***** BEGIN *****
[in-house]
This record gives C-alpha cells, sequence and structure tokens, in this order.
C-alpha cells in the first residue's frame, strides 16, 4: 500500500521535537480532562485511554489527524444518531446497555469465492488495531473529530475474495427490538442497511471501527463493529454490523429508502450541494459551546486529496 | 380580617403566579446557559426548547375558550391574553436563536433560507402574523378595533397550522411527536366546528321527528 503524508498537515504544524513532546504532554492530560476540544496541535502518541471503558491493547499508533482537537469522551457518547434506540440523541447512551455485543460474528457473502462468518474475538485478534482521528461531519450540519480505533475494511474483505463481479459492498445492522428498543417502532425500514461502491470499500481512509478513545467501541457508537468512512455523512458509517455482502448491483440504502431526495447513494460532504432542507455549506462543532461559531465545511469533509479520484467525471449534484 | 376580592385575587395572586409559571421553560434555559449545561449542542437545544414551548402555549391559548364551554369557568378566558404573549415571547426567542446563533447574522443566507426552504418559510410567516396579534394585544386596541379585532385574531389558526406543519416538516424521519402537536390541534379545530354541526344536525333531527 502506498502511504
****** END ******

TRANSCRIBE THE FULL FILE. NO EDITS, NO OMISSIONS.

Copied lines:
[in-house]
This record gives C-alpha cells, sequence and structure tokens, in this order.
C-alpha cells in the first residue's frame, strides 16, 4: 500500500521535537480532562485511554489527524444518531446497555469465492488495531473529530475474495427490538442497511471501527463493529454490523429508502450541494459551546486529496 | 380580617403566579446557559426548547375558550391574553436563536433560507402574523378595533397550522411527536366546528321527528 503524508498537515504544524513532546504532554492530560476540544496541535502518541471503558491493547499508533482537537469522551457518547434506540440523541447512551455485543460474528457473502462468518474475538485478534482521528461531519450540519480505533475494511474483505463481479459492498445492522428498543417502532425500514461502491470499500481512509478513545467501541457508537468512512455523512458509517455482502448491483440504502431526495447513494460532504432542507455549506462543532461559531465545511469533509479520484467525471449534484 | 376580592385575587395572586409559571421553560434555559449545561449542542437545544414551548402555549391559548364551554369557568378566558404573549415571547426567542446563533447574522443566507426552504418559510410567516396579534394585544386596541379585532385574531389558526406543519416538516424521519402537536390541534379545530354541526344536525333531527 502506498502511504